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Amazon.com looks to fill 'hundreds' of jobs in Indiana

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Amazon.com Inc. says it is adding 7,000 jobs in 13 states, including Indiana, beefing up staff at the warehouses where it fills orders, and in its customer service division.

The company said in a prepared statement issued early Monday morning that it will add 5,000 full-time jobs at its U.S. distribution centers, which currently employ about 20,000 workers who pack and ship customer orders.

An officials at Seattle-based Amazon.com said "hundreds and hundreds" of jobs would be added at two locations in Indiana, including Indianapolis, but she declined to be more specific.

The world's largest online retailer has been spending heavily on order fulfillment, a strategy meant to help the business grow, but one that has also weighed on profit margins. The company said last week that it lost money in the second quarter, even as revenue increased.

Distribution center jobs are available in Phoenix; Middletown, Del.; Patterson, San Bernardino and Tracy, Calif.; Indianapolis and Jeffersonville, Ind.; Hebron, Ky.; Breinigsville, Pa.; Charleston and Spartanburg, S.C.; Chattanooga and Murfreesboro, Tenn.; Coppell, Haslet and San Antonio, Texas and Chester, Va.

The company was not specific about how many jobs would be available in each location.

Amazon said President Barack Obama is scheduled to visit the Chattanooga facility on Tuesday. No public schedule was yet posted on the White House website for Tuesday, but the president made what was billed as a major speech on the economy last week, and brought the topic up again in his weekly Internet and radio address on Saturday.

The company is also adding 2,000 jobs in customer service, including full-time, part-time and seasonal. Jobs are available in Winchester, Ky.; Grand Forks, N.D.; Kennewick, Wash. and Huntington, W.Va. Work from home positions are available in Oregon, Washington and Arizona.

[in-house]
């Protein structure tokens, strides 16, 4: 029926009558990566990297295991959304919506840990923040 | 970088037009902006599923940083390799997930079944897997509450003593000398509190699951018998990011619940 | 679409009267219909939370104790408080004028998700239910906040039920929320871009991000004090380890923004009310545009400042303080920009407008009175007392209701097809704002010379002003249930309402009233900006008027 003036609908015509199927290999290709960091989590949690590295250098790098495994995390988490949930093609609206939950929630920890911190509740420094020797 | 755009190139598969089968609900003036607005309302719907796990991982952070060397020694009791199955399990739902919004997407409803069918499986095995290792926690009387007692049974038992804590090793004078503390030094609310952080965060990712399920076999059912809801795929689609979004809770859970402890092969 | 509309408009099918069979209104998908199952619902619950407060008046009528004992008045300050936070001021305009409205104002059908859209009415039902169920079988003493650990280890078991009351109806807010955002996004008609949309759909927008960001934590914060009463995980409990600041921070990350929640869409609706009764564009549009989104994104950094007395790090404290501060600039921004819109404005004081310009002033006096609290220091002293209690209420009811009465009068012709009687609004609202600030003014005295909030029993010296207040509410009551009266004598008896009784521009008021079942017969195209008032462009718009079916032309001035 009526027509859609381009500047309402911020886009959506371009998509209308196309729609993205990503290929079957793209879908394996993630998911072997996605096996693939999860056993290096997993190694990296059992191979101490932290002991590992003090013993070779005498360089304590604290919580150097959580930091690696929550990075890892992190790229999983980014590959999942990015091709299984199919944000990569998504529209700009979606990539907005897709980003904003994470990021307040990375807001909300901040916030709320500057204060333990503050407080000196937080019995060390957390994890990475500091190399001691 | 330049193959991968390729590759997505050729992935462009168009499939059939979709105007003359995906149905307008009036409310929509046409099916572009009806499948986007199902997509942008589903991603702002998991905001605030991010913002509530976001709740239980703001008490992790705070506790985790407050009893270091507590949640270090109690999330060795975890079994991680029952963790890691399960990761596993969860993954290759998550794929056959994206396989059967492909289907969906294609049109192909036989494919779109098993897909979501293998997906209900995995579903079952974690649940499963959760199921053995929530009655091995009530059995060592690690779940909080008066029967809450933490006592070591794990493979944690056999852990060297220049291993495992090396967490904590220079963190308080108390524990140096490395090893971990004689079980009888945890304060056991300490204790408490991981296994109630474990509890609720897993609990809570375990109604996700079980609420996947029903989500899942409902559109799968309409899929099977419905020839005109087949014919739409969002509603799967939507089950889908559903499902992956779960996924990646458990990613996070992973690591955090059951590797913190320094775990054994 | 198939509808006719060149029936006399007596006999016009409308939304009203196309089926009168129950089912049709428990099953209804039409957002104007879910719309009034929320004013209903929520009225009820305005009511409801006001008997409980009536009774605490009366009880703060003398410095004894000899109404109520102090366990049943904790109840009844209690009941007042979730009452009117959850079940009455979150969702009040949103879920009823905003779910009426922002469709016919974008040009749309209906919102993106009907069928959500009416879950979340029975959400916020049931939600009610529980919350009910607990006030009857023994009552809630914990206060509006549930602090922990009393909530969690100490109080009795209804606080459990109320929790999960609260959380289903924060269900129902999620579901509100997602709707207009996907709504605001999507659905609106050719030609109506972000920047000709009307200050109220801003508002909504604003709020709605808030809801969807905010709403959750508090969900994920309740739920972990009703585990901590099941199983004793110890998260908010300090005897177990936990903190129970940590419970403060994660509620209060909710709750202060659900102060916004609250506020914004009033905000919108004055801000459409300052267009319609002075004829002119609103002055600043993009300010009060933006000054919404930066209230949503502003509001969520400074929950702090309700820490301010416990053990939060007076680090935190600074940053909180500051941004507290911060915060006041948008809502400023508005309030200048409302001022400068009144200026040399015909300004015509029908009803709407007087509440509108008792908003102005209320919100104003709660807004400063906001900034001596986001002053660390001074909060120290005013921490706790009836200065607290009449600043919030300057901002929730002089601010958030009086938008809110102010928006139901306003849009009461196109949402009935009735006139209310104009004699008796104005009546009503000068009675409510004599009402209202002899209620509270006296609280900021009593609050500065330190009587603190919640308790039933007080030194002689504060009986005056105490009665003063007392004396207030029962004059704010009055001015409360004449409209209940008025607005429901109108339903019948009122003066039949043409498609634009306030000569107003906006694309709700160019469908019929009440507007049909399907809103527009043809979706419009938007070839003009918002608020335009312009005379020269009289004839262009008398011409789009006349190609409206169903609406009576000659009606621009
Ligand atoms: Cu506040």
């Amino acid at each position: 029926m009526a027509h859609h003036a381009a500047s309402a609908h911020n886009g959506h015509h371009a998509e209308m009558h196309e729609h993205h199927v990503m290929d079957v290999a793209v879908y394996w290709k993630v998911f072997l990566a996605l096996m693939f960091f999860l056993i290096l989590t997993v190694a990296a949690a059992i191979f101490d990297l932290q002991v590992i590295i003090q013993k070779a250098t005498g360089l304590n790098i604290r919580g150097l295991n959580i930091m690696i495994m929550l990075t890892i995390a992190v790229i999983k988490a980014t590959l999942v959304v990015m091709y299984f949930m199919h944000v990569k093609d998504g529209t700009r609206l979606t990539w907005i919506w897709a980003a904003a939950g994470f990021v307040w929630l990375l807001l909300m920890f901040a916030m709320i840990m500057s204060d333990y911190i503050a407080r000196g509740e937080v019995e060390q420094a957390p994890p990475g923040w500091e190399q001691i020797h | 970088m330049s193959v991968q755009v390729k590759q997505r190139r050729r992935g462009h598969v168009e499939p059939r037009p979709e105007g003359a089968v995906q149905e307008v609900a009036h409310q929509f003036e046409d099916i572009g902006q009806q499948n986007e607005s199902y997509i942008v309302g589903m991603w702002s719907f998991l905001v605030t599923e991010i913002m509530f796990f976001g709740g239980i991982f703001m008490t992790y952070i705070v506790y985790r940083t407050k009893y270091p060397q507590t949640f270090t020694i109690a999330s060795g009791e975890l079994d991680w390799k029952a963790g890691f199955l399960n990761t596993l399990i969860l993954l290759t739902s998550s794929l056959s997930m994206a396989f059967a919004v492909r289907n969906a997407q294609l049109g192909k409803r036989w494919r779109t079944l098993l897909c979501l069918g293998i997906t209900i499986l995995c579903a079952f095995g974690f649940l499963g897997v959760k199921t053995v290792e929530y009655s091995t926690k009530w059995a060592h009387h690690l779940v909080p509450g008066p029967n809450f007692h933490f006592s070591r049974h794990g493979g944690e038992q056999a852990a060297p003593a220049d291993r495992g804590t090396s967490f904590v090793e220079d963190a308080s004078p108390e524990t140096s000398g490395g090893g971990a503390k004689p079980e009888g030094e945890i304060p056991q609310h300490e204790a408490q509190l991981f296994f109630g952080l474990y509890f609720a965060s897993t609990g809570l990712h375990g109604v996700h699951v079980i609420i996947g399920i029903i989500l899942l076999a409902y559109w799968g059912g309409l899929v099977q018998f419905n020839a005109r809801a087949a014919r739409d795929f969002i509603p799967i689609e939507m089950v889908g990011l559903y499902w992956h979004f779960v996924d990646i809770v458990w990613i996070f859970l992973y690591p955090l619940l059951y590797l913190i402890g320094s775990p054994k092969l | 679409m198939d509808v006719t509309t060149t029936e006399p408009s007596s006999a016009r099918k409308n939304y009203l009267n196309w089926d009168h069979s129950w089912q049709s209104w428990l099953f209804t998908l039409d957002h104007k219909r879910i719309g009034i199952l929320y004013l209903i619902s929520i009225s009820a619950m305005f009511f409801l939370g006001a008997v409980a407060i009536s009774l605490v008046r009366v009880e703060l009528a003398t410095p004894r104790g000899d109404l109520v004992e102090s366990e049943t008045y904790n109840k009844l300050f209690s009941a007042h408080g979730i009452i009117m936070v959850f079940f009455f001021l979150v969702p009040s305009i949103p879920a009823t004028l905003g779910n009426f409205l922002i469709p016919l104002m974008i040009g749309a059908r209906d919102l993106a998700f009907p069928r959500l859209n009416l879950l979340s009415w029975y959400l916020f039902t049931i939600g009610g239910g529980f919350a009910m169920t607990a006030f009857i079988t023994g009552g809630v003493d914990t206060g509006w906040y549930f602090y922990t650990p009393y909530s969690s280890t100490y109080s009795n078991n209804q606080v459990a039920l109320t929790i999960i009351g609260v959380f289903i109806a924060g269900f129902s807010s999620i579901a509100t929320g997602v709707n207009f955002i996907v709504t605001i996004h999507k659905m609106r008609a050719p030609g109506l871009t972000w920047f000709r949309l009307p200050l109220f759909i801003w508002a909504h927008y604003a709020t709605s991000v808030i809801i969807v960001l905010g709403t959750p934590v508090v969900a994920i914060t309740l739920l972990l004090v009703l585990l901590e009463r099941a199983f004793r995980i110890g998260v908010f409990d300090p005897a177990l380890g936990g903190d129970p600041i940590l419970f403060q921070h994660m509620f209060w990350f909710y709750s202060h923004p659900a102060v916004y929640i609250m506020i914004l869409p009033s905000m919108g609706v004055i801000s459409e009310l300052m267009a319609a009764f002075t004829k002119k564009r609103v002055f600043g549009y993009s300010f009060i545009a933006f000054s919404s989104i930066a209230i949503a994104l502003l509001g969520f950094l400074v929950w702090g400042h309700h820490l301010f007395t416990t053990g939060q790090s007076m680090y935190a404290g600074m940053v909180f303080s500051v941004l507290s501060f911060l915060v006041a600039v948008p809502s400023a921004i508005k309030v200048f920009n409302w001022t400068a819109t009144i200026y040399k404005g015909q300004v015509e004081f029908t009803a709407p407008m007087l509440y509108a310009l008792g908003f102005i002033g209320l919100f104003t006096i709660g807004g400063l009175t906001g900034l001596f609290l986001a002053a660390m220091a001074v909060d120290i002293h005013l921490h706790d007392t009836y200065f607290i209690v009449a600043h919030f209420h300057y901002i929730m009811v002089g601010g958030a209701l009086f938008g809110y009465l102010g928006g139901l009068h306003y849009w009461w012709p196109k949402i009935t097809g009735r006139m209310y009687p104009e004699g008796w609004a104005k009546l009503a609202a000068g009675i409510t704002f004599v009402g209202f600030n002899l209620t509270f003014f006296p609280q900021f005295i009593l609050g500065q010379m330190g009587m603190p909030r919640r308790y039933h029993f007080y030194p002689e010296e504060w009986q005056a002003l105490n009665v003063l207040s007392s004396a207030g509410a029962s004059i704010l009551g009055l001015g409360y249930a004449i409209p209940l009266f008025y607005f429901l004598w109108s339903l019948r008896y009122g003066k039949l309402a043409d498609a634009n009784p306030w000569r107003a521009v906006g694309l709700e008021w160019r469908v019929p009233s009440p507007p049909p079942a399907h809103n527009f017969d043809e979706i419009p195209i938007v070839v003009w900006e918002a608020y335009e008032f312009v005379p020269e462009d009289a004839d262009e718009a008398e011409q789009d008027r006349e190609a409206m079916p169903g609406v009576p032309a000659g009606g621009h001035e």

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  1. A Tilted Kilt at a water park themed hotel? Who planned that one? I guess the Dad's need something to do while the kids are on the water slides.

  2. Don't come down on the fair for offering drinks. This is a craft and certainly one that belongs in agriculture due to ingredients. And for those worrying about how much you can drink. I'm sure it's more to do with liability than anything else. They don't want people suing for being over served. If you want a buzz, do a little pre-drinking before you go.

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  4. I feel the conditions of the alcohol sales are a bit heavy handed, but you need to realize this is the first year in quite some time that beer & wine will be sold at the fair. They're starting off slowly to get a gauge on how it will perform this year - I would assume if everything goes fine that they relax some of the limits in the next year or couple of years. That said, I think requiring the consumption of alcohol to only occur in the beer tent is a bit much. That is going to be an awkward situation for those with minors - "Honey, I'm getting a beer... Ok, sure go ahead... Alright see you in just a min- half an hour."

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